Making ease of justice a reality

Updated on Jul 31, 2022 08:19 PM IST

Address the gaps in the judicial and police system to ensure all undertrials can access legal rights

The proportion of undertrials in the country’s prison population, at around 75%, is one of the worst in the world (Hindustan Times) PREMIUM
The proportion of undertrials in the country’s prison population, at around 75%, is one of the worst in the world (Hindustan Times)
ByHT Editorial

A new dimension was added to an ongoing conversation on the right of undertrials to speedy bail this week when Prime Minister (PM) Narendra Modi underscored the impo-rtance of quality legal aid lawyers in helping incarce-rated people, especially those from marginalised communities, access their legal rights. Speaking at a conference, the PM stressed that ease of justice was just as important as ease of business, and exhorted the judiciary to speed up the process of releasing undertrials. The remark came on a day Supreme Court (SC) judge justice DY Chandrachud underlined the importance of preserving individual liberty in an address to judicial officers and Chief Justice of India NV Ramana, at another event, shone light on the crucial link between socioeconomic status and access to legal remedies.

The proportion of undertrials in the country’s prison population, at around 75%, is one of the worst in the world. There are three reasons for this: One, the tendency of the police and law enforcement agencies to use their powers of arrest, sometimes without proper investigation and often against people who are either socioeconomically marginalised or face significant barriers in accessing their legal rights. Two, an overburdened lower judiciary that doesn’t have the time to consider a person’s bail arguments carefully, or allots only a few minutes before agreeing with the prosecution in extending their detention. The government told Parliament earlier this year that of the 47 million cases pending before courts, 41 million were in district and subordinate courts, showing that the problem is concentrated at the first port of call. And three, the overstretched legal aid system that functions with little incentive for lawyers to fight on behalf of their clients or oversight to ensure that someone’s right to a counsel is not being violated.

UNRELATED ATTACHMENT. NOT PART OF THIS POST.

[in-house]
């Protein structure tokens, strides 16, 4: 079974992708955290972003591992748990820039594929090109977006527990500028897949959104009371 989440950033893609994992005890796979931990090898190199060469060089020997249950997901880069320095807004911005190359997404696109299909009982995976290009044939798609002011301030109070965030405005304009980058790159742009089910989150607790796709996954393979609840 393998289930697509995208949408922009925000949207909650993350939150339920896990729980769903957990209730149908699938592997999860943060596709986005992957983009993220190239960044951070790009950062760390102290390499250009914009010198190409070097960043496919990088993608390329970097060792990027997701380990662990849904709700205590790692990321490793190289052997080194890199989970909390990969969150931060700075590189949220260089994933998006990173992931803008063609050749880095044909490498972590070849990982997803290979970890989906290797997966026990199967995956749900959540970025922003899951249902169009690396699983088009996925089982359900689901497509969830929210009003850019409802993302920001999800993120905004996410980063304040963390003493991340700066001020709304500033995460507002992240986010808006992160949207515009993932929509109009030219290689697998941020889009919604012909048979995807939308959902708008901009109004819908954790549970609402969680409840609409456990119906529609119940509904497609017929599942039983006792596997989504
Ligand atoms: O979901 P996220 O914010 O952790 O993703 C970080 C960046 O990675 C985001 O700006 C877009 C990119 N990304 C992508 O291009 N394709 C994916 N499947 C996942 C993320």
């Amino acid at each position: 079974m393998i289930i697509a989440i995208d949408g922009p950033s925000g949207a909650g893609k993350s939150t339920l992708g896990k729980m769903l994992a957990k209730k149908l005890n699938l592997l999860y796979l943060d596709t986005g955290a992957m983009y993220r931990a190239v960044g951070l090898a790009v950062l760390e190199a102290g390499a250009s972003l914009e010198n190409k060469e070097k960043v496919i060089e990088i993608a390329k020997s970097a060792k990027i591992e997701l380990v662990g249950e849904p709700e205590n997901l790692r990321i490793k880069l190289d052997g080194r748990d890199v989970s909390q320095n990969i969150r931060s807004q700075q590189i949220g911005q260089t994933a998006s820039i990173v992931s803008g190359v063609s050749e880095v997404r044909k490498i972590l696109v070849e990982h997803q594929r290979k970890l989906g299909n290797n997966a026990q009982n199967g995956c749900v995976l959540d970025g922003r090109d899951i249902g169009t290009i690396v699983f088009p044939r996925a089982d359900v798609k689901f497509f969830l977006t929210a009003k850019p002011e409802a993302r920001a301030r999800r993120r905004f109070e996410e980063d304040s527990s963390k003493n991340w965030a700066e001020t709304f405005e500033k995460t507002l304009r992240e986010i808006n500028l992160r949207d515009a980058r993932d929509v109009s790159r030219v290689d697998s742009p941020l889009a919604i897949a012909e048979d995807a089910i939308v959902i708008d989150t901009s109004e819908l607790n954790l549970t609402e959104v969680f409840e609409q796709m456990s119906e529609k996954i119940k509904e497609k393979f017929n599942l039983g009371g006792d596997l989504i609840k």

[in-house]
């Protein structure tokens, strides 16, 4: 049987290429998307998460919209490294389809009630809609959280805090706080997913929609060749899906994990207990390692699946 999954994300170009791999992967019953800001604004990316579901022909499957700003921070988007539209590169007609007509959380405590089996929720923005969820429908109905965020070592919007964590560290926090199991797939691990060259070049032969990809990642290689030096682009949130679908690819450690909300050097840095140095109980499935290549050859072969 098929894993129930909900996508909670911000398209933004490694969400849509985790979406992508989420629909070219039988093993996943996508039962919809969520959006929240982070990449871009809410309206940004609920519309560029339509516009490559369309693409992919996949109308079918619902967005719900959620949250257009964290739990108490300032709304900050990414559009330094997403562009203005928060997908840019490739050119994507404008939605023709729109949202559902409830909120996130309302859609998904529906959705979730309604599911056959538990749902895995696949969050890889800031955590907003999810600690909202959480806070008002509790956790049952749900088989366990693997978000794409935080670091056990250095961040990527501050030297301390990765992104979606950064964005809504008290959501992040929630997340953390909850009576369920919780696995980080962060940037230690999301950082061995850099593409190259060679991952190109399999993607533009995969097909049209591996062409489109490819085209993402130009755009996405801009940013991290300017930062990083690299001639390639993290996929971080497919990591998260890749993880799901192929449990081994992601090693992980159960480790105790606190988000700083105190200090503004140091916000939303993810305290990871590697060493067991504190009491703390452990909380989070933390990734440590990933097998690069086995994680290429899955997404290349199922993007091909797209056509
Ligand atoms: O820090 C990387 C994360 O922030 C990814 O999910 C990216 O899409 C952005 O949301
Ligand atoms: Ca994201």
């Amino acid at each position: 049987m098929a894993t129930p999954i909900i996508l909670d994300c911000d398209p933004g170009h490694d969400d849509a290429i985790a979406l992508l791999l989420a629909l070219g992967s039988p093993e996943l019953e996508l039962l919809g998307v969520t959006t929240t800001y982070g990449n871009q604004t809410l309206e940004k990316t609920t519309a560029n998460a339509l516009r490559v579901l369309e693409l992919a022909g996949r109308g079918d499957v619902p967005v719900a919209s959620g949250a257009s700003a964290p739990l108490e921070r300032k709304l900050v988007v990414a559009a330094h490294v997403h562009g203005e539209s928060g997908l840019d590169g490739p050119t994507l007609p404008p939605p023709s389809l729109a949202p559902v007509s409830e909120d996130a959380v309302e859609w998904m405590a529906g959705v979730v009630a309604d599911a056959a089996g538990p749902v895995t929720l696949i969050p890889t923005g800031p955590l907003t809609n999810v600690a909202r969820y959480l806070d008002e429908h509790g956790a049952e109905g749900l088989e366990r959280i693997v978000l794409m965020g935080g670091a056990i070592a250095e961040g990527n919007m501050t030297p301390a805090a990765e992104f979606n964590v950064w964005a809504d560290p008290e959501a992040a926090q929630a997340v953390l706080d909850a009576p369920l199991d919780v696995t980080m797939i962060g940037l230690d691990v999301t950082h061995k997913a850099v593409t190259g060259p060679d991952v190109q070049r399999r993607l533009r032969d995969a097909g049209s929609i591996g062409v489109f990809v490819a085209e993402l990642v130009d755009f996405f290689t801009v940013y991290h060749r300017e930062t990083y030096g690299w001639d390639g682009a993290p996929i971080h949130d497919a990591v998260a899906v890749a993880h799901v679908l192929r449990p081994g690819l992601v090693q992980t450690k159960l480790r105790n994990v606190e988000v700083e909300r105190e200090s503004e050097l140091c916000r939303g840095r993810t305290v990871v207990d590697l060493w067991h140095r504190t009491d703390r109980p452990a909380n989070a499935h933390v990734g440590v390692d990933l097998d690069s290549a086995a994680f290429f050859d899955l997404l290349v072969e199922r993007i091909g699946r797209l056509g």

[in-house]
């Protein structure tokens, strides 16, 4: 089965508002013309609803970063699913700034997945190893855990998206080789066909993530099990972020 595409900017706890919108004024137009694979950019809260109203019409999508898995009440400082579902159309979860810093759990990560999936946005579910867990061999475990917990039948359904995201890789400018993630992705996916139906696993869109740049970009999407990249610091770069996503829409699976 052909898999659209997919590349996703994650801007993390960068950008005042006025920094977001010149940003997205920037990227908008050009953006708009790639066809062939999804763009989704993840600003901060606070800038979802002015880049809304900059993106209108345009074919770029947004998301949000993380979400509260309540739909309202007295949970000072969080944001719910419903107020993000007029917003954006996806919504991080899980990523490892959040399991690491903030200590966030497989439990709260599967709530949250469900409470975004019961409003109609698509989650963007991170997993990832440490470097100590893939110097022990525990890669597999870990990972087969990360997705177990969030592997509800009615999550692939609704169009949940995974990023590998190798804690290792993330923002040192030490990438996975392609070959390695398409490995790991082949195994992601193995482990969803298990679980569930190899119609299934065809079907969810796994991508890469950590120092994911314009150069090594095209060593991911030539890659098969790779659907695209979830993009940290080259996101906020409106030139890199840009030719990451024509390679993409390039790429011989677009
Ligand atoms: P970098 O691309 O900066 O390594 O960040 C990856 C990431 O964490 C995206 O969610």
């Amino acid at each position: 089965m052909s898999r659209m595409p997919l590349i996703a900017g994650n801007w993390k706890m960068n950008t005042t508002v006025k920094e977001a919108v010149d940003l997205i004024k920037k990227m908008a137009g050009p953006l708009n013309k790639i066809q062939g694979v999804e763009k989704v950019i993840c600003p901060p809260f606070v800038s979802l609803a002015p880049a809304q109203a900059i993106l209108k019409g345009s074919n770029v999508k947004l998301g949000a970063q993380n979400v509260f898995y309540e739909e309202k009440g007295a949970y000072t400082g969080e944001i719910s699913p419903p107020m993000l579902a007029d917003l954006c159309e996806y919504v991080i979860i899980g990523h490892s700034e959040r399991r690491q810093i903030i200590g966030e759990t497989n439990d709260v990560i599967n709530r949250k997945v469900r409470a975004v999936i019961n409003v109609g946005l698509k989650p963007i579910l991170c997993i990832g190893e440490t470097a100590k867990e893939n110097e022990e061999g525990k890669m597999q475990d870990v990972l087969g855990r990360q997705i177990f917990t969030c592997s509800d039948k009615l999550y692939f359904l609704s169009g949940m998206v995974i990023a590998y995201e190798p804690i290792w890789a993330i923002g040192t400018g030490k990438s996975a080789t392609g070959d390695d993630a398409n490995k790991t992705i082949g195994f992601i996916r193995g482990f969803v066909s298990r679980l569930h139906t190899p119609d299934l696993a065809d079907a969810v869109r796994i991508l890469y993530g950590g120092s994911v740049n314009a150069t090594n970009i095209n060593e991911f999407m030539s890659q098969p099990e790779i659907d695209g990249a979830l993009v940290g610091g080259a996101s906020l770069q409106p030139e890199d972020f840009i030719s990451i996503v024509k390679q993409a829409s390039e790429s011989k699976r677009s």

As this newspaper has noted before, addressing these gaps requires strong political will and judicial resolve. The executive and the judiciary need to work in tandem to transform the mindsets of the lower courts, train the police and other agencies to move away from their default adversarial position to bail, and effect institutional changes that bolster legal aid and enhance judicial infrastructure. The words of the highest political and judicial authorities of the land this week hold out hope that soon, the only people condemned to jail time will be those convicted after adequate and fair opportunities to defend themselves.

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